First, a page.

Wednesday, March 10, 2010

Payday Lenders and Competition

Left: The Free Market Fairy sez to customers of payday lenders, "youse likes yours kneecaps, you pays me, capiche?"

So the answer to ruthless and predatory payday lenders who charge 200% interest to their customers is... less regulation? And somebody actually says this sounds plausible?! Sounds plausible in a universe where unicorns are purple and cotton candy grows on trees, perhaps. Not plausible in *this* universe, though.

I just spent a long time reading that paper by the Kansas City Fed, and simply cannot see where the data supports the notion that competition actually works in the payday lender field. In fact, the paper specifically says that presence of competitors in a given market didn't seem to make any difference. The only possible "competition" that the paper mentions as possibly beneficial would be if banks and credit unions were allowed to make "payday loans"... but in fact, they're already allowed to issue short-term 30 day personal loans, they just choose not to do so for the most part.

The authors of the paper spend a lot of time noting that the interest rates on payday loans went up until they reached the legal limit when Colorado regulated payday lenders. But in fact that's true for *all* states, whether they had a legal limit or not -- payday loans have gone up in price nationwide over the past decade. Furthermore, when you look at the financials of payday lenders mentioned in this paper, any payday lender who decides to lower his interest rates is going to run into liquidity problems quickly. The average payday lender, according to this paper, has less than $100,000 in loans outstanding and despite charging 200% interest is only as profitable (in terms of profit margin) as your typical bank. Indeed, the problem in the payday loan industry may well be too MANY storefronts, the fixed costs of manning each storefront has to be divided across the number of potential customers, if there are too many storefronts and not enough customers per storefront, the per-customer cost of making a loan skyrockets.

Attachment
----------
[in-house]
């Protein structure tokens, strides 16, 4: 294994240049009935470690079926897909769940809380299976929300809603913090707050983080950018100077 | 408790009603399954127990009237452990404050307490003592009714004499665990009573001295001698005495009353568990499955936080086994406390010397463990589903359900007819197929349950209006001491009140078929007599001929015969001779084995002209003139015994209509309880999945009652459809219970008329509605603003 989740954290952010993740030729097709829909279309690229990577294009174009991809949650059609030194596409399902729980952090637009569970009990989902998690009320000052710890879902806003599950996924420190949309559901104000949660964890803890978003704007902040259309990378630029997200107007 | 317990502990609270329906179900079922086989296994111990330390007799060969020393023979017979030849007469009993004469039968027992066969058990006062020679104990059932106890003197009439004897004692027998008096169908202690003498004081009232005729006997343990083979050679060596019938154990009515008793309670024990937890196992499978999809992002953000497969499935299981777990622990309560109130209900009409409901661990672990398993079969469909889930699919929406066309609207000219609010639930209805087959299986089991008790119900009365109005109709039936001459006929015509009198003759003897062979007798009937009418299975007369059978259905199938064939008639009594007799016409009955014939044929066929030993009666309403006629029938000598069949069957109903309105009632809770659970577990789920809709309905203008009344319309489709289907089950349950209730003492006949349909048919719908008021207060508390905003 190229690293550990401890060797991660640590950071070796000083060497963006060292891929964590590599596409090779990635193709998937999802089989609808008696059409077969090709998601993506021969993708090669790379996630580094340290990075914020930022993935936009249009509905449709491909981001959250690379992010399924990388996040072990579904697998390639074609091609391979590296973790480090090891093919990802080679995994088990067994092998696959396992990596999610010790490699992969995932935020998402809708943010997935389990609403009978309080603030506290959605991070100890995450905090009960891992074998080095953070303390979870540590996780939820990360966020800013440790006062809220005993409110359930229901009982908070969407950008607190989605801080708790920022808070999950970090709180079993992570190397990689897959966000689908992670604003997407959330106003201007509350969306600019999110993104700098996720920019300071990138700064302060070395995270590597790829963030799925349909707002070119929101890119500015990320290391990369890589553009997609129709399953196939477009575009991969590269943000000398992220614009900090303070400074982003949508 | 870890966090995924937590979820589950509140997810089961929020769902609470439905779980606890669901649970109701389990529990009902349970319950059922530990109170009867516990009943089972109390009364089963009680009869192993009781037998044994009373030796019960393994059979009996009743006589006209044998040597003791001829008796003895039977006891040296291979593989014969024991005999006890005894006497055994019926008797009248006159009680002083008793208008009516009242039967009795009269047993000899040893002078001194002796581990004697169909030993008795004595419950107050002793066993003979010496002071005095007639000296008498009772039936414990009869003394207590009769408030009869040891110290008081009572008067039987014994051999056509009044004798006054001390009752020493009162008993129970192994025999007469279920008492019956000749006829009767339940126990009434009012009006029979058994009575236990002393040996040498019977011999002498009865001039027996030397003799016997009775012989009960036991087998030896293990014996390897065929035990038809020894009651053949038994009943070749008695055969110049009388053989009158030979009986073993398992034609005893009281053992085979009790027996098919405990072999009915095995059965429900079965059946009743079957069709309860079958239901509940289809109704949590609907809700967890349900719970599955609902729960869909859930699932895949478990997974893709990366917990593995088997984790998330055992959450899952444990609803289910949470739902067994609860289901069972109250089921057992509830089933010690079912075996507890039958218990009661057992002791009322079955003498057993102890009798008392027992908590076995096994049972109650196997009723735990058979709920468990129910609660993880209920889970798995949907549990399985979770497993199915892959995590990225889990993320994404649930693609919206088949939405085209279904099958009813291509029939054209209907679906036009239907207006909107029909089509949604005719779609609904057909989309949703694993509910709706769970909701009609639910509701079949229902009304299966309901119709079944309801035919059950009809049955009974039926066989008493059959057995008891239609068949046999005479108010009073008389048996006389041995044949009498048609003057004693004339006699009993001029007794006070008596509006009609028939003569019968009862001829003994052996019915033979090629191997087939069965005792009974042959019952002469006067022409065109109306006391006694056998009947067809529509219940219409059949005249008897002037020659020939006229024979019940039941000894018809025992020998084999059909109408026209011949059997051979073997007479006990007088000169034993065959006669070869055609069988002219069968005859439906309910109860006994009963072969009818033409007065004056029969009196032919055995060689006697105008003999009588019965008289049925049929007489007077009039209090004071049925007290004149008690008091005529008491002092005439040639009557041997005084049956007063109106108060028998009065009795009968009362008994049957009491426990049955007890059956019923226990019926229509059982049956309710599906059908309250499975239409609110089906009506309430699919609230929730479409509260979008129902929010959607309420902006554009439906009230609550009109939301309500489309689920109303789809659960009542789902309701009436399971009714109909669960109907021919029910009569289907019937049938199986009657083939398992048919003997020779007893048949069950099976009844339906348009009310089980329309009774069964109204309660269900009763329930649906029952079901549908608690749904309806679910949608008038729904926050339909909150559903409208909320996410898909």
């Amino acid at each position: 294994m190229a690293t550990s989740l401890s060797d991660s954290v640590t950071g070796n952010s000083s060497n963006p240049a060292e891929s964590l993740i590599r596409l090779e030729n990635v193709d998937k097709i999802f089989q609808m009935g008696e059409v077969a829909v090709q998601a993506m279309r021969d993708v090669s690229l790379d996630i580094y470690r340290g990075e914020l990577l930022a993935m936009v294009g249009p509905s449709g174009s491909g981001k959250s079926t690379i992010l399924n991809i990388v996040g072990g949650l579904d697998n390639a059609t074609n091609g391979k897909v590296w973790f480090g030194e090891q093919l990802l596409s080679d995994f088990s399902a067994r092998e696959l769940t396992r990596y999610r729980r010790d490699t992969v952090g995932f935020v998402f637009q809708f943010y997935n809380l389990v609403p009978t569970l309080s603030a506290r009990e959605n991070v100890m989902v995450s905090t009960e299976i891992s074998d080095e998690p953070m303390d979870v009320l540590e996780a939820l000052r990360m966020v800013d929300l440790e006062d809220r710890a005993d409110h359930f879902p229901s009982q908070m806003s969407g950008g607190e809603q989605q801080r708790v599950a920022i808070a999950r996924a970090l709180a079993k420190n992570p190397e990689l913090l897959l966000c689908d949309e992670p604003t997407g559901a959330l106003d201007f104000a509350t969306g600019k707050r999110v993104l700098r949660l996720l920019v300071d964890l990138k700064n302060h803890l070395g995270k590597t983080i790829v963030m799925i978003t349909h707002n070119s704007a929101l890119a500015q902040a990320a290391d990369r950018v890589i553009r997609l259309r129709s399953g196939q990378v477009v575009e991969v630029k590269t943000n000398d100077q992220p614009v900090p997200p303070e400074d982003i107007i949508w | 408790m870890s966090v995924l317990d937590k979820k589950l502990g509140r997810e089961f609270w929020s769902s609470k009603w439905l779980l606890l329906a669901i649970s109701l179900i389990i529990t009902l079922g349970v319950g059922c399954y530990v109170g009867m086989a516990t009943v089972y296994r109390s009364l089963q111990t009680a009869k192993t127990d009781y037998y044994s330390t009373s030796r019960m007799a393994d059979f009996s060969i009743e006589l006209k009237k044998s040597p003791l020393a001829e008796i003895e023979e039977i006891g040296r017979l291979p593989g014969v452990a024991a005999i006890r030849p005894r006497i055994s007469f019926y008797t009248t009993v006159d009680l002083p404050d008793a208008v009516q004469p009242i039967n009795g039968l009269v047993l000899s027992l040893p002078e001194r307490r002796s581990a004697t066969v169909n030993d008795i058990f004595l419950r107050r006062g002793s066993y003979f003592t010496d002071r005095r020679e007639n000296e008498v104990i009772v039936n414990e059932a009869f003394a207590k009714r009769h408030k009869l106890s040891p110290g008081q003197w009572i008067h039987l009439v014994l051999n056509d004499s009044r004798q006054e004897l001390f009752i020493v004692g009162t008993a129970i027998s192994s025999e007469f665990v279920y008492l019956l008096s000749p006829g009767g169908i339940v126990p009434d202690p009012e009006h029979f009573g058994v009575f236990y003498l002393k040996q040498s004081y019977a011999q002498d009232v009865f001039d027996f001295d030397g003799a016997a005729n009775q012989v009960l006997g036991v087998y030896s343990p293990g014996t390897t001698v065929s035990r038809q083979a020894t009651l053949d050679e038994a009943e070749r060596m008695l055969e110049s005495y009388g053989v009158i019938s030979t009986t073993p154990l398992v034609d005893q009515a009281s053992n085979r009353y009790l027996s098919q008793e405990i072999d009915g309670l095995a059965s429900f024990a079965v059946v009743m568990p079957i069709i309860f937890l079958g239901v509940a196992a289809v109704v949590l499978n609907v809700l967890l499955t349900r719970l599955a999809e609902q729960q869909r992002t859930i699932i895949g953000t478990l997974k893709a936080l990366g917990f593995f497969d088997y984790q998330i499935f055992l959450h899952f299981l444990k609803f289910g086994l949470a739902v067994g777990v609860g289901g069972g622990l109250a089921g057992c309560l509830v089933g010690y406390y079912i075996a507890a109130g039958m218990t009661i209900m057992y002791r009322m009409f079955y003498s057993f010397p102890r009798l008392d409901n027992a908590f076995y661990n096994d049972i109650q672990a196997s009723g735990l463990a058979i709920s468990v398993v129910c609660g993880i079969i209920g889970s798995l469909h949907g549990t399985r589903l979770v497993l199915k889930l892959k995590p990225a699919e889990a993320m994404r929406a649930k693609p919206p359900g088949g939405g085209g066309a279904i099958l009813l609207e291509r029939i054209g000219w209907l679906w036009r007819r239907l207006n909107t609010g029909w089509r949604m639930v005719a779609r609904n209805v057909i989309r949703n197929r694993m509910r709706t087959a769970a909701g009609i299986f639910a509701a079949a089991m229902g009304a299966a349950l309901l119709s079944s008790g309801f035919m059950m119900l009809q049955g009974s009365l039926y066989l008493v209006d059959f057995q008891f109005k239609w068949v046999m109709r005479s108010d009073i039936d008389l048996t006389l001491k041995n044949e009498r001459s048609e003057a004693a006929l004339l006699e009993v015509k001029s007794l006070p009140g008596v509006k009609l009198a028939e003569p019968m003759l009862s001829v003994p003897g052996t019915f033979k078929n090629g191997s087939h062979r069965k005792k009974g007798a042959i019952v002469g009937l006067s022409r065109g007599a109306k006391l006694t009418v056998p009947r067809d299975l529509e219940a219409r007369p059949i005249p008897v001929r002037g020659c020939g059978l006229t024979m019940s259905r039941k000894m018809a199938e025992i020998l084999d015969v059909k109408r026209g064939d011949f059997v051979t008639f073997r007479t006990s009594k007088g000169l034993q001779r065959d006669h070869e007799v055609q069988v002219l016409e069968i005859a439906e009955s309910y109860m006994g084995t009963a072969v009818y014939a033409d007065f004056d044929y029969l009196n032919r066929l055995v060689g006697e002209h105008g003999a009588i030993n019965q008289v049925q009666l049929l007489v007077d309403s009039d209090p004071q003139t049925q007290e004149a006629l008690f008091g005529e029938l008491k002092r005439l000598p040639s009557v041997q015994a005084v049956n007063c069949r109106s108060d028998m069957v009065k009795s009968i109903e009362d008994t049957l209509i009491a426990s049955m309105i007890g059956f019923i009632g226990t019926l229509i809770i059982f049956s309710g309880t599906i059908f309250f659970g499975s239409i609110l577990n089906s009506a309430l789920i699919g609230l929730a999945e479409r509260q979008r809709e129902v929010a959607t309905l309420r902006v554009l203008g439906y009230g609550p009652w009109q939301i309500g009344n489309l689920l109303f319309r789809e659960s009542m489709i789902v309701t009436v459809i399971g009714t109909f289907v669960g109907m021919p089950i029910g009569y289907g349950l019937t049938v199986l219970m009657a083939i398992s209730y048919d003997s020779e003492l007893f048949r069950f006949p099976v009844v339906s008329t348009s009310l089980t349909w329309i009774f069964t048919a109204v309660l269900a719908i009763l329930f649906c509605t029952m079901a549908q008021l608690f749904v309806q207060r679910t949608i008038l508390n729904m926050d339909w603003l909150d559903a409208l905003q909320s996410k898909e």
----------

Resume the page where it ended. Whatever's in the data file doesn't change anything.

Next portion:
This seems, to me, to be another one of those situations like healthcare where "free market competition" actually results in *higher* prices. There are only a certain number of customers in a given market, and each possible competitor has given fixed costs which his prices must pay for. Thus, just as markets with more empty hospital beds actually charge *more* per utilized hospital bed than markets with higher utilization because of the high fixed cost of maintaining hospital beds which must be divided across fewer customers per bed in the markets with "more competition", the Free Market Fairy seems to be doing the same thing with payday lenders. That is, she (he?) seems to be doing exactly the opposite of what you'd expect: Since no vendor is ever going to price his wares at less than what it costs him to provide them, more vendors serving the same number of payday loans customers seems to result in *higher* prices, not *lower* prices, because of fewer customers per vendor meaning higher rates needed to pay those fixed costs of maintaining a storefront. The Free Market Fairy simply doesn't behave the way that her (his?) admirers seem to think in this situation, but then, the Free Market Fairy isn't exactly a nice gal (guy?) anyhow, so ...

-- Badtux the Economics Penguin

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